KOKI MULI GRIGNON ( Kenya) said that the United Nations and the African Union relationship called for a critical assessment, if the two organizations were to consolidate their constructive engagement and cooperation. The last few years had seen the resolution of many long-drawn conflicts in the African continent, from the pacification and improving the security situation in Somalia and the Democratic Republic of the Congo respectively, to the recent signing of a peace pact between Sudan and South Sudan. Those achievements in which the United Nations and the African Union played a pivotal role, she said, would not have been possible were it not for the enhanced strategic cooperation between the two multilateral organizations. In the same vein, it was worth noting that to achieve sustainable stability in conflict areas, more emphasis should be geared towards drafting of clear and achievable mandates, provision of required human resources, and logistical and financial support to field missions.
Based on Kenya’s experience in peaceful settlement of disputes, conflict prevention and resolution, she believed that effective mediation was the cornerstone of sustainable dispute settlement. In that regard, capacity-building and national ownership was cardinal in the effort to strengthen the role of mediation. In order to “stem the recurring tide” of conflict in the Horn of Africa and the Great Lakes Region, she said, the role of Member States, regional and subregional organizations must be fully recognized and supported, especially in terms of capacity-building. She went on to emphasize that much more needed to be done to strengthen negotiating capacities of various stakeholders in peace settlements and adapt mediation processes to local cultures and norms, in order to ensure national ownership of the peace and peacebuilding architecture.
MATEO ESTREME ( Argentina) said it was important to recognize that the main responsibility to peacefully resolve conflict fell on States. But, support must be provided by the international community and the United Nations to complement national efforts. Underscoring the need to tackle the root causes, he said that the legacy of colonialism had led to divisions on the continent. Conflict prevention was also vital, and in that regard, the fight against impunity and the important roles of the special tribunal courts and the International Court of Justice must be highlighted. The International Criminal Court was a remarkable achievement of multilateralism. One billion people were going hungry worldwide and Africa was the only region where the number of those in hunger had increased, from 175 million to 229 million, accounting for nearly one fourth of the total. Food production and duty-free trade were essential to address those challenges. Noting that the world was facing the greatest economic crisis since the Great Depression, he called on such international organizations as the World Trade Organization (WTO), International Monetary Fund (IMF) and World Bank to play greater roles and focus seriously on resolving the issue.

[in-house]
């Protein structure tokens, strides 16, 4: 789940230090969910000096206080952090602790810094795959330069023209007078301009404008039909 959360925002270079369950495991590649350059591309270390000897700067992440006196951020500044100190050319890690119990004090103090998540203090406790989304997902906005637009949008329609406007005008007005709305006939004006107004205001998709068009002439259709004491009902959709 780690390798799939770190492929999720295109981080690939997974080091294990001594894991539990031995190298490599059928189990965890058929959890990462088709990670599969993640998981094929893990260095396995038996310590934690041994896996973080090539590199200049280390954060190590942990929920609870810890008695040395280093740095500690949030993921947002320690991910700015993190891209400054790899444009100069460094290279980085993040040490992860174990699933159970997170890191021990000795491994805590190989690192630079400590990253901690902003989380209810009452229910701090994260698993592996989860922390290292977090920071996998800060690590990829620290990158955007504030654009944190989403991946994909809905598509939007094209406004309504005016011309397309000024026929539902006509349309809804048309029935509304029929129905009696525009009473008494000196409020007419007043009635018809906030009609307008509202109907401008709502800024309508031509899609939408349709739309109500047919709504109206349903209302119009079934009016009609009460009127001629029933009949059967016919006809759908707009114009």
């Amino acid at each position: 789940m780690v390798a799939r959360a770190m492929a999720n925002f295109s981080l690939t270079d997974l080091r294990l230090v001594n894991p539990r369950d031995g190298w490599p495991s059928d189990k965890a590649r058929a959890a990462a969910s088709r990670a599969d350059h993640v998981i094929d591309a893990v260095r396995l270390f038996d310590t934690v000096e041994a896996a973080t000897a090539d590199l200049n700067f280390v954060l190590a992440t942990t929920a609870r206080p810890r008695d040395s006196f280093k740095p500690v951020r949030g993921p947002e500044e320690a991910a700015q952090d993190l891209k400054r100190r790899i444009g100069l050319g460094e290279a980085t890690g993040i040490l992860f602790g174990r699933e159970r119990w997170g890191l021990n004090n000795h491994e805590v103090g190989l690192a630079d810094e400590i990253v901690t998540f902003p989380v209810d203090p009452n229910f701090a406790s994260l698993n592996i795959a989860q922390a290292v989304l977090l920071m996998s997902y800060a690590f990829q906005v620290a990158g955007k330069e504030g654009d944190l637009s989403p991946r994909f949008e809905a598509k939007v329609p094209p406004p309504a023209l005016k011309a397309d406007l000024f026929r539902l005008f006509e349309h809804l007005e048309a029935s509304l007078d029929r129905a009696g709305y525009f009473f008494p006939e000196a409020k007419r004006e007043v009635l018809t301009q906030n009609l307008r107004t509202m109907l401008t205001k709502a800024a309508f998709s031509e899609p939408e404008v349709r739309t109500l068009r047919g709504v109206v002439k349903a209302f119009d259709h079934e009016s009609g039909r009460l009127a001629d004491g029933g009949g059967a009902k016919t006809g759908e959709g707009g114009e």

SAIFUL AZAM ABDULLAH ( Malaysia) underlined the importance of Africa to Malaysia, because of its importance as a destination for trade and economic activity. In addition, Malaysia had supported United Nations peacekeeping operations on the continent, along with peacebuilding. Overcoming poverty, disease and famine was a daunting task, but many countries also had political turmoil to deal with. Despite nearly 100,000 peacekeepers being deployed, security challenges remained “a tall mountain to climb”. He upheld the Peacebuilding Commission’s importance in that regard, adding that sustained political will was needed in order for any progress to be made. As a country of the global South, Malaysia was engaged in cooperation with Africa as part of South-South cooperation. The focus fell on developing human capital and the private sector had also invested heavily there. Malaysia was the third largest global investor in Africa, investing $19.3 billion in the continent annually to boost jobs, technology transfer and economic development in the region. He also stressed the importance of the Millennium Development Goals, which were an important “milestone of the multilateral system”, and he looked forward to the Special Event in September that would follow up on the progress made so far.
JEAN-FRANCIS ZINSOU ( Benin) noted that many challenges had dogged African nations since their independence, and conflict resolution and prevention would make a positive contribution to their future development. In that context, useful recommendations had been made during the two days of debate, including the use of peaceful means mechanisms set up within the United Nations and within the African Union. He welcomed the recently adopted Arms Trade Treaty, as well as the Programme of Action for Illegal Trade of Small Arms and Light Weapons. It was vital to enhance the African Peace and Security Architecture. For a long time, conflict resolution had been based on military solutions, but new approaches, particularly mediation, must be used. Domestically, Benin was moving towards decentralization of power in order to achieve more balanced development. He called for greater involvement of subregional organizations. The African Peer Review was an effective tool to promote good governance. Emphasizing the need to enhance the Early Warning System, he said the mechanism had been tried out by ECOWAS. Also, cooperation between the United Nations Security Council and its counterpart in the African Union must be strengthened.